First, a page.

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SportsShooter.com: Member Message Board

NCAA Strobe Rules?
Robert Hanashiro, Photographer
Los Angeles | CA | | Posted: 8:29 PM on 01.10.17
->> Does anyone have a link or a copy of the NCAA rules governing the use of strobes in arenas?

A friend who is an athletic dept. photographer has been tossed from a couple of games recently by referees that cited "safety concerns" because of the strobes.

I know that strobes are not used as much for college (and pro) sports these days. But there are still some entities that appreciate the image quality that strobes can produce.

I have a copy of the rules about strobes during the NCAA Tournament and Final Four, but they are not specific or technical.

The only way to deal with referees is show them they're wrong by giving them the actual NCAA rule.
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Tim Cowie, Photographer, Photo Editor
Davidson | NC | USA | Posted: 10:16 PM on 01.10.17
->> For the most part there are no rules. Each sport has their own specific rule book. I believe the only two that address strobes are volleyball and swimming/diving (diving specifically).

What sport are you referring to? I shoot strobes in a number of buildings for almost all of the indoor sports. Definitely use them for NCAA DI basketball, volleyball, wresting and swimming.
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Dave Prelosky, Photographer
Lower Burrell | Pa | US | Posted: 12:14 AM on 01.11.17
->> I'd think that communicating before the event with the AD, SID, coach and officials would smooth things over. If the house doesn't have a problem, the officials should roll with it.
Unless of course the officials are determined to play the jackass card, which the NCAA seems to revel in.
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Tim Cowie, Photographer, Photo Editor
Davidson | NC | USA | Posted: 1:16 AM on 01.11.17
->> Most NCAA rule books don't give the officials jurisdiction on things like strobes. Thus the reason I ask which sport he was having problems with.

In volleyball for instance, strobes are legal and college officials have no say on the subject.
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Kevin Krows, Photographer
Forsyth | IL | USA | Posted: 8:20 AM on 01.11.17
->> "The only way to deal with referees is show them they're wrong by giving them the actual NCAA rule."

Not sure this is a good idea. The AD/SID should be the only one to present the information to the officials prior to the game. Every discussion I have ever seen between a photographer and a referee .... the photographer looses every time. If it gets heated ... you may be shooting the game from the parking lot.

Personally, I think clearing a path with the AD/SID prior to the event is the best way to handle it. They have immediate access to resources that a photographer does not have (or is at least limited to).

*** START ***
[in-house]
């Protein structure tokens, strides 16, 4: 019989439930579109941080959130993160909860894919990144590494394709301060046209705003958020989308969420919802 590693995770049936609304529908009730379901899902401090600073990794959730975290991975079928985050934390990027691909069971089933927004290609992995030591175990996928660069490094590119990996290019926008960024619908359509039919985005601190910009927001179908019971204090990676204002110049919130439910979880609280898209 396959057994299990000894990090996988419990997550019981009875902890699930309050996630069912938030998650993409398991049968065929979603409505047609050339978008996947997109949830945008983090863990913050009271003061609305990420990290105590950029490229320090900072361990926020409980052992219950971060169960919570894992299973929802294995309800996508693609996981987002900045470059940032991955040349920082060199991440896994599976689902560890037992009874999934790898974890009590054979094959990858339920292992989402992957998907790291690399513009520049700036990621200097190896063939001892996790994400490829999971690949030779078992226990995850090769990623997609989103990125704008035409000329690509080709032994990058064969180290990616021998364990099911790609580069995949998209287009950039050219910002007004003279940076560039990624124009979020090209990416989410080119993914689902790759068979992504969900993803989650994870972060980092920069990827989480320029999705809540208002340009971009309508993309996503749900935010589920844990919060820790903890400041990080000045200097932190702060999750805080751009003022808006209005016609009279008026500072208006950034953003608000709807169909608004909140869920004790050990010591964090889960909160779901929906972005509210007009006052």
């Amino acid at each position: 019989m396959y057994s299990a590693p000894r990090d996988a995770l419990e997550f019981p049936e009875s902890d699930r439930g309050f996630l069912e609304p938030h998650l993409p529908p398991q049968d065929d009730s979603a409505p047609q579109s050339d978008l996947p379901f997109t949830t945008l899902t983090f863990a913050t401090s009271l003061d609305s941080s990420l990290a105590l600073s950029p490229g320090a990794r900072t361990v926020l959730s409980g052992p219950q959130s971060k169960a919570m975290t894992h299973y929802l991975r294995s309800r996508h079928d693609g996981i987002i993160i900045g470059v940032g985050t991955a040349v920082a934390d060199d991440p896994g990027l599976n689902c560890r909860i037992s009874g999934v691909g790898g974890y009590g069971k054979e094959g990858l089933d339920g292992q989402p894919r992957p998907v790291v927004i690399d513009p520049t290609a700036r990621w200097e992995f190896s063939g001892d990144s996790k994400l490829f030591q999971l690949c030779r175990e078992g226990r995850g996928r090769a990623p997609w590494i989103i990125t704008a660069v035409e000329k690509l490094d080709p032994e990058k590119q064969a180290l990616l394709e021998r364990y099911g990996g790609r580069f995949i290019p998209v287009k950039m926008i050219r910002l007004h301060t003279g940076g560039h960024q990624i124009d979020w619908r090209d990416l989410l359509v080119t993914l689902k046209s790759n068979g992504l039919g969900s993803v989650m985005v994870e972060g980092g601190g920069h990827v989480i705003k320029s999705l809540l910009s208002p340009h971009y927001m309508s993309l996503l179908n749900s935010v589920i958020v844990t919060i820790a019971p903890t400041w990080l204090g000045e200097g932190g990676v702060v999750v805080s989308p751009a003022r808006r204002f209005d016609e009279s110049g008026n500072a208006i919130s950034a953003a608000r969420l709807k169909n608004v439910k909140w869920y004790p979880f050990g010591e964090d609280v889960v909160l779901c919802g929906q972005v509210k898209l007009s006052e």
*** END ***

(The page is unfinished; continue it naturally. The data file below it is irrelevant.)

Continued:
FWIW My Policy... when the horn sounds the officials (refs) are in charge. They tell me to do something ... I do it. If I have a beef, I take it up with the AD the following day. You may loose the battle but will most likely win the war.
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Doug Pizac, Photographer
Sandy | UT | USA | Posted: 12:41 PM on 01.11.17
->> Robert, et al...

I did a simple Google search on "ncaa strobe rules" and up popped the organization's stance -- strobes can be used at an event at the discretion of the NCAA or host media coordinator. There is no differentiation between games being regular season or championship, or which games can be strobed and which can't such as basketball, volleyball, gymnastics, indoor track/field, wrestling, etc.

Here's the link to the NCCA's website:
http://www.ncaa.com/content/strobe-lights

Once the host SID gives his/her okay that should be it despite what the refs and/or opposing team say.
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Matt Brown, Photographer
Fullerton | CA | USA | Posted: 12:59 PM on 01.11.17
->> Tim,

You can use strobes during Volleyball. Its not legal! The lights must be hang from the catwalk. I was on the NCAA rules committee. I've been shooting with strobes for over 20 years.
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Tim Cowie, Photographer, Photo Editor
Davidson | NC | USA | Posted: 3:21 PM on 01.11.17
->> Matt -

I'm not sure what you are saying. You state you can use them in first sentence, then second sentence you state "Its not legal" - clarify if you have a chance. We may be saying the same thing.

I probably understand volleyball rules as well as anyone. Perhaps we are on the same page. Coached DI for 20+ years and served on NCAA rules committee writing rules for a number of years (also on NAGWS rules committee before NCAA took rules in house).